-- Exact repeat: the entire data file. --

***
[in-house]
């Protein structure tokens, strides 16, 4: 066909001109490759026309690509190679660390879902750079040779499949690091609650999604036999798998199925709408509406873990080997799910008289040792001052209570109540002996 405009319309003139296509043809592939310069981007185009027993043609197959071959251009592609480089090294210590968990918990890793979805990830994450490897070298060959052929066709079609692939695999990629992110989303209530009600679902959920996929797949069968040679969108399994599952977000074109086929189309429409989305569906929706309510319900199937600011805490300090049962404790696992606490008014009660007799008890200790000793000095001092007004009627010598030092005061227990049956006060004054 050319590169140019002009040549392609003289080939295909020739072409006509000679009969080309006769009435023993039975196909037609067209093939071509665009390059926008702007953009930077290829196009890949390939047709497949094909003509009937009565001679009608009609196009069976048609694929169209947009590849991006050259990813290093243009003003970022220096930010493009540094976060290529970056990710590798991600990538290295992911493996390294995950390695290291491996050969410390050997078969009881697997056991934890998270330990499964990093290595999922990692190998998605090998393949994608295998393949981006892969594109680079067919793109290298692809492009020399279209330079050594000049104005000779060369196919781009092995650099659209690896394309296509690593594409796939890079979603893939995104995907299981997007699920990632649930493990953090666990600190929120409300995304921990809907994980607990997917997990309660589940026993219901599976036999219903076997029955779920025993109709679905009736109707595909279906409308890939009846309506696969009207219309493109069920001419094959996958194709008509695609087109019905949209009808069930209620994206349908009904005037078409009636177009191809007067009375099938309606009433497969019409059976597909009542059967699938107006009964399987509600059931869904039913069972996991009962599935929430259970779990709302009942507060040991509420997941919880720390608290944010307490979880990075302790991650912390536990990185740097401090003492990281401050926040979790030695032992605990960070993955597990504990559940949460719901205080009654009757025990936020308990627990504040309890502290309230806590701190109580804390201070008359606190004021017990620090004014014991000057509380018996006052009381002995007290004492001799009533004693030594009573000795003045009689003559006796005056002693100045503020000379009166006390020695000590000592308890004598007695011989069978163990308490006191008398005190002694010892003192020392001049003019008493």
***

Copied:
[in-house]
């Protein structure tokens, strides 16, 4: 066909001109490759026309690509190679660390879902750079040779499949690091609650999604036999798998199925709408509406873990080997799910008289040792001052209570109540002996 405009319309003139296509043809592939310069981007185009027993043609197959071959251009592609480089090294210590968990918990890793979805990830994450490897070298060959052929066709079609692939695999990629992110989303209530009600679902959920996929797949069968040679969108399994599952977000074109086929189309429409989305569906929706309510319900199937600011805490300090049962404790696992606490008014009660007799008890200790000793000095001092007004009627010598030092005061227990049956006060004054 050319590169140019002009040549392609003289080939295909020739072409006509000679009969080309006769009435023993039975196909037609067209093939071509665009390059926008702007953009930077290829196009890949390939047709497949094909003509009937009565001679009608009609196009069976048609694929169209947009590849991006050259990813290093243009003003970022220096930010493009540094976060290529970056990710590798991600990538290295992911493996390294995950390695290291491996050969410390050997078969009881697997056991934890998270330990499964990093290595999922990692190998998605090998393949994608295998393949981006892969594109680079067919793109290298692809492009020399279209330079050594000049104005000779060369196919781009092995650099659209690896394309296509690593594409796939890079979603893939995104995907299981997007699920990632649930493990953090666990600190929120409300995304921990809907994980607990997917997990309660589940026993219901599976036999219903076997029955779920025993109709679905009736109707595909279906409308890939009846309506696969009207219309493109069920001419094959996958194709008509695609087109019905949209009808069930209620994206349908009904005037078409009636177009191809007067009375099938309606009433497969019409059976597909009542059967699938107006009964399987509600059931869904039913069972996991009962599935929430259970779990709302009942507060040991509420997941919880720390608290944010307490979880990075302790991650912390536990990185740097401090003492990281401050926040979790030695032992605990960070993955597990504990559940949460719901205080009654009757025990936020308990627990504040309890502290309230806590701190109580804390201070008359606190004021017990620090004014014991000057509380018996006052009381002995007290004492001799009533004693030594009573000795003045009689003559006796005056002693100045503020000379009166006390020695000590000592308890004598007695011989069978163990308490006191008398005190002694010892003192020392001049003019008493």